Broadband providers in Singapore quietly raise speed of international broadband speed after the release of an independent test report.
Users in Singapore are getting a lower Internet access speed than they paid for, at least when accessing Internet locations outside of the country. This finding came to light with the publication of an independent test conducted by research firm SamKnows. Commissioned by Singapore's Infocomm Development Authority (IDA) and published as the Consumer Broadband Report on its website, the report essentially puts local Internet service providers (ISPs) together based on their price and download speed, and also offers useful information about latency, upload speeds, packet loss, and more.
Slow international speed
When I first saw the data in September, I was struck by the difference between the advertised offering and the international access speed. SingTel, for example, was pegged at an average of only 30.1Mbps for its 200Mbps exPlore Home plan in August. Similarly, StarHub's 100Mbps MaxInfinity Ultimate plan clocked just 15.1Mbps.
The outlier here was M1, which delivered 38.7Mbps with its 100Mbps HomePac Fiber. This represents a 200% additional international bandwidth over StarHub's 100Mbps offering, and handily beats SingTel's 200Mbps service in the same niche. Detractors will point out that even M1 did not offer the advertised bandwidth for overseas websites.
All Internet data plans above are delivered using Singapore's national fiber network, though cable networks and standard ADSL plans are also offered. It is worth noting that local access speeds are as advertised — hovering at about 90% of the theoretical cap.
The low international speed is pertinent here, as Singapore's relatively small population of just over five million means that the majority of Internet content is invariably located on servers outside the country. As such, users surfing the web are unlikely to get the full access speeds they are led to believe they will get.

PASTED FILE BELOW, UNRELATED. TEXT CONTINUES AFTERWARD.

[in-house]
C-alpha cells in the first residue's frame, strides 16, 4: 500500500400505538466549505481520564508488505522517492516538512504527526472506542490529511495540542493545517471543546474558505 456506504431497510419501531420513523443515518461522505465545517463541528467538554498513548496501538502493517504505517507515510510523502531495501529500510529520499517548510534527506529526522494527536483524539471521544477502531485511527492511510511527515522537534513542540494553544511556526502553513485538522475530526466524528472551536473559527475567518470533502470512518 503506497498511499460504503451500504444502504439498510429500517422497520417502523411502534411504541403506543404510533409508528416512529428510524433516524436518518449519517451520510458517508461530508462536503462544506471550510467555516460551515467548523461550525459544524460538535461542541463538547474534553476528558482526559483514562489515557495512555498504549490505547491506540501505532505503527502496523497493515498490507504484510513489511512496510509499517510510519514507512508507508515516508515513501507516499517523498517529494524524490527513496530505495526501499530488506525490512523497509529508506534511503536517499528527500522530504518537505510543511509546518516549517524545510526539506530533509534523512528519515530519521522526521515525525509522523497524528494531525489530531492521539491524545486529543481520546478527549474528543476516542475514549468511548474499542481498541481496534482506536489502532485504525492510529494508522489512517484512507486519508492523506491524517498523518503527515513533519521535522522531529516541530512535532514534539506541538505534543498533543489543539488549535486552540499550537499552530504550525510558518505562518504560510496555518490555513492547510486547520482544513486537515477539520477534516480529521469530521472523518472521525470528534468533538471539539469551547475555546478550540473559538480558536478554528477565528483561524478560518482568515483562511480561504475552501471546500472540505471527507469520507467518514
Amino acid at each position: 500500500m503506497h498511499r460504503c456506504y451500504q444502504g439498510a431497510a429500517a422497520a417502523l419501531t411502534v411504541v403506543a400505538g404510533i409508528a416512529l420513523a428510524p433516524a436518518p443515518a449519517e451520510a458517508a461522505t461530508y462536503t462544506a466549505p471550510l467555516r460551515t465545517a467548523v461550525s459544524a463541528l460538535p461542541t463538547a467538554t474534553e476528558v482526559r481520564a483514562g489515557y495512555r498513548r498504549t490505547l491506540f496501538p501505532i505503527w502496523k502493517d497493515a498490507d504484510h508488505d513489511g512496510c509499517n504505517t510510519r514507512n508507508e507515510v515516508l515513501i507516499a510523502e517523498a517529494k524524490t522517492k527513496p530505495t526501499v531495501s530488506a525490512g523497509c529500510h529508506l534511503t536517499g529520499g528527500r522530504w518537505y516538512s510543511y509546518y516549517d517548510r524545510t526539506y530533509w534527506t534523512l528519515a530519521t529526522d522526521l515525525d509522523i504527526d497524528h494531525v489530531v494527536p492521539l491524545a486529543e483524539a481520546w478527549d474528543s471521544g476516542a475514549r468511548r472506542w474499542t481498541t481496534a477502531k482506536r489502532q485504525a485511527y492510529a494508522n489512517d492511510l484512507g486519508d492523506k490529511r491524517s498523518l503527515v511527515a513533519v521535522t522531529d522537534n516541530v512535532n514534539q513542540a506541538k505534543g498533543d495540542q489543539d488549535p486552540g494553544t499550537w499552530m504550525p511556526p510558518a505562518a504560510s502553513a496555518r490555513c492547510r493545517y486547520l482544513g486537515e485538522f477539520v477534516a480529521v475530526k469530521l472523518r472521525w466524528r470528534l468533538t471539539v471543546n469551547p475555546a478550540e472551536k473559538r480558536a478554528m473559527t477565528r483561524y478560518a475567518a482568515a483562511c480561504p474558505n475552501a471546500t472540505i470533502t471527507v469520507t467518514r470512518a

"We believe in delivering a better experience for all our services, including fiber broadband. For that reason, we do not cap international access for all our fiber broadband plans," said an M1 spokesperson in an email message to me. "With the latest results from IDA's independent audit, it is clear that M1 delivers the best value and international bandwidth experience across our fiber plans."
What it means for businesses
Not everyone thinks that the lack of overseas bandwidth is a big deal though. Web engineer Lester Chan noted in a tweet that most downloads by users can be accessed from a local CDN, or content delivery network. By this, Chan is referring to the download of software, as well as software updates, which he considers make up the bulk of downloads. In addition, workers attempting to access company resources after office hours will find the average of 50Mbps to 100Mbps of bandwidth to be more than adequate.
On the other hand, employees who frequently access cloud storage services or other web services not located within the country will find the going slower; this could include online CMS or Web applications, which may not load as snappily from home broadband connections. The slower access also goes for users who spend the majority of their time on second- or third-tier websites, which are unlikely to employ the use of CDNs.
With this in mind, professionals who require fast overseas access may want to carefully weigh their options in terms of signing up for online services that are hosted overseas. An alternative would be to set up a VPN link back to the office, and rely on the Internet connectivity from business Internet lines, which usually offer the full advertised speeds for local and overseas sites.